Craving empanadas but they have to be gluten-free vegan empanadas? Our mock empanadas will hit the spot! Why do we call them “mock empanadas”? Well that’s part of why they are fast and easy! Our mock empanadas are made with almond tortillas, specifically the Siete almond flour tortillas that one can get at Costco (although of course you get them elsewhere as well, including on Amazon). For the filling we crumbled up a Don Lee Farms black bean burger (also available at Costco) and added some peas. Easy peasy, literally!
In case you were ever wondering about the history of empanadas (we were!), or whether it is more properly “empanada” or “empañada”, here are the deets. First, to clear up the whole empanada versus empañada thing, it’s ’empanada’ (no ñ). In fact, in Spanish, ’empañada’ means “misted”, as in “the window is misted”, and it actually ends with an ‘o’, not an ‘a’ (“la ventana es empañado”, according to Google translate, and note that we selected a feminine noun just to be sure). This makes sense, as, according to Definitions.com, the term ’empanada’ comes “from the Galician, Portuguese and Spanish verb empanar, meaning to wrap or coat in bread.”
As for the history, according to the Majura Primary School history of empanadas, “Empanadas have their origins in Galicia (Spain) and Portugal. They first appeared in Medieval Iberia during the time of the Moorish invasions. A cookbook published in Catalan in 1520 mentions empanadas filled with seafood among its recipes of Catalan, Italian, French, and Arabian food. It is believed that empanadas and the very similar calzones are both derived from the Arabic meat-filled pies, samosas.”
Well, we couldn’t let that sleeping hand pie lie, so we then looked up the history of samosas, and learned that the samosa is actually not an originally Indian treat, although it did land there. According to Wikipedia, the samosa came from Central Asia; in fact “the earliest mention of the samosa was by Abbasid-era poet Ishaq al-Mawsili, praising the sanbusaj. Recipes are found in 10th–13th-century Arab cookery books, under the names sanbusak, sanbusaq, and sanbusaj, all deriving from the Persian word sanbosag. …Abolfazl Beyhaqi (995-1077), an Iranian historian, mentioned it in his history, Tarikh-e Beyhaghi.” This comports with the history of the samosa at The Better India.com, which is a fascinating read if you want more information on the subject. But for now let’s get on to the recipe!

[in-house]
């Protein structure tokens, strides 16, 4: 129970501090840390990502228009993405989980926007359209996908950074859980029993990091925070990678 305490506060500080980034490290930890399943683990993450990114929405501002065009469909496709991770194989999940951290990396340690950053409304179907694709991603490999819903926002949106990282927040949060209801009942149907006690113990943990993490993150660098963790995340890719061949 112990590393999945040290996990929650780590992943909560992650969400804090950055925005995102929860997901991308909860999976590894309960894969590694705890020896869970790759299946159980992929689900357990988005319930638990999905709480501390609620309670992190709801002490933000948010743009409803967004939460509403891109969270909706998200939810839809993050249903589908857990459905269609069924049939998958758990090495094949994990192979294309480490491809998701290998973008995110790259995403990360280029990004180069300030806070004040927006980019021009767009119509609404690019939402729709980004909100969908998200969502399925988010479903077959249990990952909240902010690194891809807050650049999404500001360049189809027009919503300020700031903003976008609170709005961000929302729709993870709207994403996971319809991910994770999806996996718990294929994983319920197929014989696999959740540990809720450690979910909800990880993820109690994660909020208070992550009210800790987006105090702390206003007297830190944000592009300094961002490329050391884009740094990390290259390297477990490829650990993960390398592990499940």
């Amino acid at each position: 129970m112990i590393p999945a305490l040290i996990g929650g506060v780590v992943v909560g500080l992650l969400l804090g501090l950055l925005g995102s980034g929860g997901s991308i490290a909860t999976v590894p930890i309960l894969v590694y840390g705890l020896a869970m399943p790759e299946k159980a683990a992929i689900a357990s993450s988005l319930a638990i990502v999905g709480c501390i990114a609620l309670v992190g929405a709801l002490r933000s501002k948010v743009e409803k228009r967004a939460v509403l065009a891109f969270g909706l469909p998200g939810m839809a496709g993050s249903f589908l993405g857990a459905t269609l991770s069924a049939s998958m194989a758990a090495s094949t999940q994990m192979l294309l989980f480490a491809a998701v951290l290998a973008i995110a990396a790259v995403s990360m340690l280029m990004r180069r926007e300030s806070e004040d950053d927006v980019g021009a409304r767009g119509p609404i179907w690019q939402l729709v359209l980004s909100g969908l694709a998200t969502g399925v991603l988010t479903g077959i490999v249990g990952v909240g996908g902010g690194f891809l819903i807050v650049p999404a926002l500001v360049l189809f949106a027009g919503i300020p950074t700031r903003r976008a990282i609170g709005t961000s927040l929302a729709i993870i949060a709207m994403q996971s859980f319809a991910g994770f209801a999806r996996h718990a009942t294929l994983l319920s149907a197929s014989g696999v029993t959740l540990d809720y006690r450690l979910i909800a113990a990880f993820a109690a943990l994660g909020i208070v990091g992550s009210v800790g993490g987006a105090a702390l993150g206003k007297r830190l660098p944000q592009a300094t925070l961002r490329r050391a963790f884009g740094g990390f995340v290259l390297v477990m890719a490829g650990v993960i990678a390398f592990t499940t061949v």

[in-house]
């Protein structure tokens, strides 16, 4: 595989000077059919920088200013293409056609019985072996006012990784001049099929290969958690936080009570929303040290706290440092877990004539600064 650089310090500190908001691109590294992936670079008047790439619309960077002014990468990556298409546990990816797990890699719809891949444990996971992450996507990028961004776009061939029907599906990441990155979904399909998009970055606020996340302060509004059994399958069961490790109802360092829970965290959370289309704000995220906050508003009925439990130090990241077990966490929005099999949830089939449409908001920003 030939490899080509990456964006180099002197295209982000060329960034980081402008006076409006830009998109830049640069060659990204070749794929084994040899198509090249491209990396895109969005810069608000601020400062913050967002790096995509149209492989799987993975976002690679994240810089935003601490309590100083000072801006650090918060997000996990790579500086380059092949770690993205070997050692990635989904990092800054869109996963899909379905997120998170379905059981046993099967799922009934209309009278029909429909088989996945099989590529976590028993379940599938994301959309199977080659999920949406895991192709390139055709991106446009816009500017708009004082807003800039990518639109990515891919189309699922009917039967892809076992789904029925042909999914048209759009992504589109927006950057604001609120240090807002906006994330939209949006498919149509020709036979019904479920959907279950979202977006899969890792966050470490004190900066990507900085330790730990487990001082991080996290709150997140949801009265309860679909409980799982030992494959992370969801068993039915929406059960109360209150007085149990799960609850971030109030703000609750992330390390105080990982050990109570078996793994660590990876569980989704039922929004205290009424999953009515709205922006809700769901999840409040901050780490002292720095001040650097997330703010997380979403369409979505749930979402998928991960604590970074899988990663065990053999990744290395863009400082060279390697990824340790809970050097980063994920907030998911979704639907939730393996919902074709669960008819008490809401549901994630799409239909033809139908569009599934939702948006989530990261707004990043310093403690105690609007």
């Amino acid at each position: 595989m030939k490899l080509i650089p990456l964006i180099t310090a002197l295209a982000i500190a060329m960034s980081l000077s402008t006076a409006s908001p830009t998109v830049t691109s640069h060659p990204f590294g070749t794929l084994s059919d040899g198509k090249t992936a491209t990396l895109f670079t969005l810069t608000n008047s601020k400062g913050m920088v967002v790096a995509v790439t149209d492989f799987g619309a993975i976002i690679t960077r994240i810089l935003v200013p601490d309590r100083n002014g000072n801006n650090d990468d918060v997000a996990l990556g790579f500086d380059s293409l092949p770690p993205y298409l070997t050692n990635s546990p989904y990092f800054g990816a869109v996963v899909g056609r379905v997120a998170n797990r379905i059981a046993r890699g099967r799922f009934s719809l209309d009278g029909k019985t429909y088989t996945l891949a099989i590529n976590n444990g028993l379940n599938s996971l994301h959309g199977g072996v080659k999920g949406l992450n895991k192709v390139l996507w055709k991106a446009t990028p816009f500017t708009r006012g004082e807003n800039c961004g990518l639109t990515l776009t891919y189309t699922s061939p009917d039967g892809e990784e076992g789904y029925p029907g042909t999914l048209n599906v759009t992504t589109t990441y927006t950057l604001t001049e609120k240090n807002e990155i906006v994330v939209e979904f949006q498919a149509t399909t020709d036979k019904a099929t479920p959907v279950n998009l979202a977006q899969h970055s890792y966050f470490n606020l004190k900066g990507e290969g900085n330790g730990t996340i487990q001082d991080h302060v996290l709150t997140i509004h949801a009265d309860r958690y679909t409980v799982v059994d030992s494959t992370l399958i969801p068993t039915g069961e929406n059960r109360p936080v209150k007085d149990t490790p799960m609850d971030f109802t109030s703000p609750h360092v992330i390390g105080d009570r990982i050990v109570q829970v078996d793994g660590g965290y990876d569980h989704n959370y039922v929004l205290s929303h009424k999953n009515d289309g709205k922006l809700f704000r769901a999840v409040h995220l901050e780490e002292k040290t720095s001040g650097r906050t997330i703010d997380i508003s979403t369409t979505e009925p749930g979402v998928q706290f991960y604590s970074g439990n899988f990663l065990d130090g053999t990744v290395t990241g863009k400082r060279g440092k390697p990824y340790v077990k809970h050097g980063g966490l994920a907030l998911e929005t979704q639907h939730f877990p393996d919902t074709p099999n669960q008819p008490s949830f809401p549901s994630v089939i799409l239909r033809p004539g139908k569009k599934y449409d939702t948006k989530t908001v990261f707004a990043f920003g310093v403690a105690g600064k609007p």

As we mentioned, we use the Siete almond flour tortilla for this, which you can get at Costco or at your local health food store. You can also get Siete almond tortillas on Amazon. For the filling we use a Don Lee Farms black bean burger (also available at Costco), but you can really use any filling you choose. Having the Don Lee Farms black bean burgers in the freezer means we can whip these up in no time, any time. Next we think we’re going to try making them with a sweet apple filling instead. ;~) We’re giving you the recipe as we make them, but of course feel free to experiment with and change the filling!
Gluten-Free Vegan Mock Empanada Recipe (Savory Hand Pies)
4 Siete almond flour tortillas
1 Don Lee Farms black bean burger patty
1 Tablespoon canned peas, drained
Olive oil for brushing
Preheat your oven to 350°. Line a baking pan with a sheet of parchment paper.
Heat the black bean burger in the microwave, 30 seconds on each side. You can do this straight from the freezer; if your black bean burger has thawed, then just 20 seconds per side.
For each mock empanada (this recipe makes 2) place a tortilla on the parchment-lined baking pan and brush the tortilla lightly with olive oil, then stack a second tortilla on top of the first one, and brush the second one with olive oil.
Crumble the heated black bean burger, and put some on one-half of each 2-tortilla stack. You don’t want to put too much, just enough that when you fold the tortillas over they will be able to stay folded (see picture below). You may have some burger left over, especially if you are adding something else in, like a few peas.
Fold the tortillas over each filling to create your mock empanada. Brush the top of each with olive oil, and take a fork and press down firmly all around the edges. The tortillas won’t actually seal, but pressing down with the fork does put them on notice that you expect them to stay put. :~)
Place in oven and bake for 20 minutes or until edges turn golden brown. Remove and devour.
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